|Title||Centimeter-scale patterns of oxygen concentrations related to nitrification in prairie stream substrate|
|Publication Type||Journal Article|
|Year of Publication||2001|
|Authors||Kemp, MJ, Dodds, WK|
|Journal||Journal of the North American Benthological Society|
|Keywords||Algae, microelectrodes, N cycling, nitrification, O2 concentration, streams, tallgrass prairie|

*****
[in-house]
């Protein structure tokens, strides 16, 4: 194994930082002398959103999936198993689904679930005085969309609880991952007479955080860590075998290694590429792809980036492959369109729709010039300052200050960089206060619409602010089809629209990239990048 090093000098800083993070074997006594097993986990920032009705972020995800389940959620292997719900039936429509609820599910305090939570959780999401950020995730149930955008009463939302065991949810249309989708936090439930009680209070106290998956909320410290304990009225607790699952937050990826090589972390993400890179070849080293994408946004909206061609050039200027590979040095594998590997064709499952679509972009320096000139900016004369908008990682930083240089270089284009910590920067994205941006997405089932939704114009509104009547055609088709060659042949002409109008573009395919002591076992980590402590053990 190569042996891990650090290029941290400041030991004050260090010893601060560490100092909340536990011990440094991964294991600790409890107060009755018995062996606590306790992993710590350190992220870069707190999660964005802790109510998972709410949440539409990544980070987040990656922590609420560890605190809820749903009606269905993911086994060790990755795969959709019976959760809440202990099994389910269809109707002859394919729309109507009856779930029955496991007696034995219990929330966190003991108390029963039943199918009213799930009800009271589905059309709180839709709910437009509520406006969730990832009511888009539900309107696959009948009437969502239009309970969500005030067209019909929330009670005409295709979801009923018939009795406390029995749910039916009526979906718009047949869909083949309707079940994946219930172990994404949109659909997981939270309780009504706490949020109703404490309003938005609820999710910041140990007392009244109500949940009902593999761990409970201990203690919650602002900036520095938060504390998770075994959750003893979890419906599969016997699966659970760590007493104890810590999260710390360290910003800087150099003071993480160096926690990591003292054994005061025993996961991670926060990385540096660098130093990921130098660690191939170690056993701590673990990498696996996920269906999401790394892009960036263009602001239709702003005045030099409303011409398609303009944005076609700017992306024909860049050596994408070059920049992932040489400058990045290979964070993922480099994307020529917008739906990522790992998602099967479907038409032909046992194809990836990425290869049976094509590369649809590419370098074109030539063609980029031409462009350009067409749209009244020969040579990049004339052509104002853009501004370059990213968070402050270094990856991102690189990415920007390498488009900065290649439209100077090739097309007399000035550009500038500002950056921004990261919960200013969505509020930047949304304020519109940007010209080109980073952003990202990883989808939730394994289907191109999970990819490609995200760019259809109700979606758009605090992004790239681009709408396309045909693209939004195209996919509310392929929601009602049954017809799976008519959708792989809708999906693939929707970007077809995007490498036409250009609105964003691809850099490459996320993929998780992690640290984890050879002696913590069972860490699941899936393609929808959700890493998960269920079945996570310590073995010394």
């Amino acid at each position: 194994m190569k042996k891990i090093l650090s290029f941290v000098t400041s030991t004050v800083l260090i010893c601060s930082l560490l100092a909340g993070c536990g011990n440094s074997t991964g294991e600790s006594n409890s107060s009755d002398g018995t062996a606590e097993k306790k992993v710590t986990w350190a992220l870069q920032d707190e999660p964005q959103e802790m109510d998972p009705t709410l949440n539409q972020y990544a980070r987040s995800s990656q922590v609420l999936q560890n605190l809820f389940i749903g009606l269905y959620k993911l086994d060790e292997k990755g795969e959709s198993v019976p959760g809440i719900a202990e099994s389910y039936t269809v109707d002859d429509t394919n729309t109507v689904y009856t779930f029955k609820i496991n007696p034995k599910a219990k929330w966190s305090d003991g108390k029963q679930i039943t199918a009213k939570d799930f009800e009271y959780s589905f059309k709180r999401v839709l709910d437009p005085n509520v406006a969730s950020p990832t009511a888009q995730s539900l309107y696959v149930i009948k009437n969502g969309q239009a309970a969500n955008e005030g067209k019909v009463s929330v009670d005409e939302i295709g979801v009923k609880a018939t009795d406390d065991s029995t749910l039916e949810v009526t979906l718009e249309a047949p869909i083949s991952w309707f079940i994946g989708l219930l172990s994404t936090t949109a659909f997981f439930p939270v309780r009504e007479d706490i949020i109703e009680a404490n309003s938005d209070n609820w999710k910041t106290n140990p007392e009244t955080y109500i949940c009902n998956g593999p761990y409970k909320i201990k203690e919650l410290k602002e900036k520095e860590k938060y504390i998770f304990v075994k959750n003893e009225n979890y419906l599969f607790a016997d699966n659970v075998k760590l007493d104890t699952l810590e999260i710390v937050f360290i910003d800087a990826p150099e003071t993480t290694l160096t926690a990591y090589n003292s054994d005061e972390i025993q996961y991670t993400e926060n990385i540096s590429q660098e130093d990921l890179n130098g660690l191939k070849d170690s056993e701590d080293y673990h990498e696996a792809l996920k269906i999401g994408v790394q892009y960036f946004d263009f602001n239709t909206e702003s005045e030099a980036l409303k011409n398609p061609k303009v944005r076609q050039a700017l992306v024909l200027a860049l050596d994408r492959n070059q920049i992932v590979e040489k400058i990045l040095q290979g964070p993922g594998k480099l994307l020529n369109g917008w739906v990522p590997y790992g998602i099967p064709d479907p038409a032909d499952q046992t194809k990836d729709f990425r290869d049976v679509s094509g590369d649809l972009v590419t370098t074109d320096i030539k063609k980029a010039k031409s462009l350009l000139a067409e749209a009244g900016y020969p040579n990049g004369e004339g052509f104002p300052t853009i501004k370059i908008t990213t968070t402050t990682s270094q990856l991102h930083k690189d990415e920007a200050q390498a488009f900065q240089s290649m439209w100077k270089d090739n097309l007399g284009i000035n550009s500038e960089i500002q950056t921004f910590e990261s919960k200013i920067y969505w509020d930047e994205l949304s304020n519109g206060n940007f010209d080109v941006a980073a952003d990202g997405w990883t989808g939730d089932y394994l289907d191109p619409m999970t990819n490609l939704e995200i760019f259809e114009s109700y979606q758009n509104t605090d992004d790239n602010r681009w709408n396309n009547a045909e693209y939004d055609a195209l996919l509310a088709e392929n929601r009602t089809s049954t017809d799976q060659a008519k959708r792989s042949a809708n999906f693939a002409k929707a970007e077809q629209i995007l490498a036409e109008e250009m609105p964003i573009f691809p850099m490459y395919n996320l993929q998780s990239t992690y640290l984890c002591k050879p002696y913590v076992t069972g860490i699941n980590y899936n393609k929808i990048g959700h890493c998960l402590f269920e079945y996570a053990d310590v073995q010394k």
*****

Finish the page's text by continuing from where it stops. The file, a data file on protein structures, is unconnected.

Dissolved oxygen (O2) was measured with microelectrodes in shallow subsurface microsites in a prairie stream and related to rates of nitrification determined in the laboratory using the nitrapyrin method. Substrata sampled included diatom mats, leaves and wood (coarse benthic organic matter, CBOM), filamentous green algae, bryophytes, and fine benthic organic matter (FBOM). Significant differences in O2 concentrations were found among the substrata, with anoxic zones occurring primarily in FBOM from deep pool sediments and CBOM from litter accumulations. Filamentous green algae and bryophytes had average O2 concentrations near saturation and intermediate rates of nitrification. Diatom mats had the highest concentrations of O2 (up to several times saturation) and the highest rates of nitrification. In the summer, O2 concentrations were above saturation in epilithon and filamentous green algal mats. Nitrification rates were highest in epilithon and filamentous green algae samples taken in the spring and autumn. A significant positive relationship between nitrification rates and O2 concentration was observed in all seasons except summer. These data suggest that O2 concentration could control nitrification in prairie streams.